seven mile beach south coast nsw australia
1969 North Sreet Nowra,
1971 East Street Nowra
1975 Princes Highway South Nowra NSW
Barry Taylor, Taylor Tubestick;
x Al Wilson, Terry Glass
1975 South Nowra
1978 John Bull Centre, Bomaderry
Existing Board : Twin fin II with fin boxes - Paul Flack.
Excepts from Christine Talbot: Snapshots of a Village : An Illustrated History of Shoalhaven Heads.
In late 1969, a group of local lads used Armitage's boatshed in River Road as a venue to build surfboards.
They formed SHOALMAGH surfboard group, - the "MAGH" being initials of the surnames of the group members - Tony Mathew, Michael Armitage, Greg Gardiner (a Bomaderry lad) and Peter Hitchen.
According to Tony Mathew, "their first board was shaped with a saw amd scissors."
It cost $2 as all the materials were 'seconds' that were sourced from a supplier called Dion in Sydney.
In all they made 20 to 30 boards.
Some of the early boards were based on discarded boards were cut down and re-shaped.
Peter Hitchen and Nigel Coleman went on to make surfboards in the old cottage at the rear of 35 Bolt Street from 1977 to 1985 under the name of Natural Flow surfboards.
SURFING AT THE HEADS, 1972
PHOTO COURTESY OF MICHAEL ARMITAGE
Club history states that,
"Following the death of local identity Vic Zealand, the Shoalhaven Heads boardriders held a memorial surfing contest in 1980.
The success of the contest led to the formation of the Heads Boardriders Club in March 1981 with Peter Hitchen as President.
Over the next five years, the Club held competitions, social and fund-raising events and the annual Vic Zealand Contest.
Members worked with environmental groups on environmental issues, particularly the river entrance.
They planted ten Norfolk Island Pine trees in the Charlie Gumley Reserve behind the Surf Club in 1981 and some of these remain.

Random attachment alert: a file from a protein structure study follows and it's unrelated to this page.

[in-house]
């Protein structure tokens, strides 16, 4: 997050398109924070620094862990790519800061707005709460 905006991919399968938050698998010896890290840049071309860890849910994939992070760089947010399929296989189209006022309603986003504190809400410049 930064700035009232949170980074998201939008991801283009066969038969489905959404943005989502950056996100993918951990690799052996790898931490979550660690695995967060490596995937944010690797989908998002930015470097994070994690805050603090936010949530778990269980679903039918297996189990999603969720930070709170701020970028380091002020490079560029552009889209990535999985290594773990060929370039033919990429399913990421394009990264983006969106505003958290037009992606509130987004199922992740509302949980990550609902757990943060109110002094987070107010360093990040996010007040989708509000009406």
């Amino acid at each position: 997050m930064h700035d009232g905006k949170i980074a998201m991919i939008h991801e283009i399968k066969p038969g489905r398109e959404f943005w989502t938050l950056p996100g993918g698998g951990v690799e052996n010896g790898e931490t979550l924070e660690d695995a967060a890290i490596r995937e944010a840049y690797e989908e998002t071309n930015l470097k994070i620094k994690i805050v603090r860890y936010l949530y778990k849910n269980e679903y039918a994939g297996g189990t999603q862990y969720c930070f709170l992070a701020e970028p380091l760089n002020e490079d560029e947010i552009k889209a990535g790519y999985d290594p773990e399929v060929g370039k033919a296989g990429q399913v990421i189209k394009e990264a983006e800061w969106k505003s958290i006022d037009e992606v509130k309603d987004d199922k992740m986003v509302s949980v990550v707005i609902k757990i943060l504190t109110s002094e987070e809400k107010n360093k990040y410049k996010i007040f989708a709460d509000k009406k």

In 1991 the Tim Harvey memorial contest revived interest in the Club and it was reconstituted with Mick Morgan as President."
IAN AND MARJORIE ARMITAGE
AND THE BOATSHED RIVER ROAD
Information and photos courtesy of their son, Michael Armitage.
The boatshed for Jerry Bailey Reserve was originally situated on River Road about where ie pontoon is now.
In 1955,at the time when the uildings were being moved off the Reserve, the boatshed was moved a few hundred metres up River Road to where there is a clearing with Coral trees now, just before the hill in River Road.
This position was at the very edge of the Crown Reserve
boatshed was run by Mr Buckley at this time.
About 1966, Ian and Marj Armitage bought the boat shed from Mr Hills, taking over the Crown Lease on it.
The boatshed was a large building clad with 8 inch rough-sawn weatherboards, painted a beige colour with a heritage red trim.
The boat-hire business was run from the river end of the building where the Armitages rented out putt-putt boats and four canoes.
The canoes were constructed from marine ply and home-made in the boatshed.
Holidaymakers could rent a boat for $2 an hour with $1 deposit; canoes were only 50c per hour.
The hire boats were moored at the mooring posts at the back of the boatshed where the water was very deep.
There were also ten rowboats for hire - some quite large with three sets of oars - and six motor launches.
Tinnies with outboard motors gradually replaced the wooden putt-putts.
The boatshed was on a Crown Lease and for this lease to continue, the boat hiring business had to continue.
For various reasons it became increasingly difficult to keep going.
The wooden boats required a lot of servicing to maintain them in good order and the Inspectors from the Maritime Services Board would condemn any boats that had rot or worm damage to the timbers. As well as this, there was a problem with vandalism - boats being torched on the riverbank, oars being pulled for firewood etc.
Also holidaymakers were beginning to bring their own boats, and so the boat hiring business was winding down.
The living quarters of the boatshed, essentially a one bedroom flat, was rented out to an old couple - a mother and son - for $7 a week.
They had an area of lawn and a vegetable garden, bounded by a picket fence.
About 1969, with the flat empty and the boat hiring business ceased, Marj had the idea of turning the
Snapshots of a Village :
An Illustrated History of Shoalhaven Heads, once Jerry Bailey.
Compiled & researched by Christine Talbot.
Published by Christine Talbot, Coolangatta, NSW, September 2018.
PHOTO TAKEN AT SHOALHAVEN HEADS BEACH, 1964.
FROM LEFT: EUAN POULTON, PAUL FLACK,
TERRY PREBBLE, JACK JENNINGS, IAN LLOYD.
PHOTO COURTESY OF PAUL FLACK
Lydia and Vic Zealand with Paddle-boards,
18 Hay Avenue, circa 1960.
PHOTO COURTESY OF MICHAEL ARMITAGE
MIKE ARMITAGE AND GREG MATHEWS
WITH THE RIVER IN THE BACKGROUND
MIKE ARMITAGE AND GREG MATHEWS WITH
THE JERRY BAILEY RESERVE IN THE BACKGROUND
LOCAL BOYS - PETER HITCHEN, KENNY, ROB GUMLEY, MIKE ARMITAGE, BOB ARMITAGE -
WITH SURFBOARDS THAT WERE MADE BY THE SHOALMAGH GROUP OF BOARD-MAKERS AT THE BOATSHED.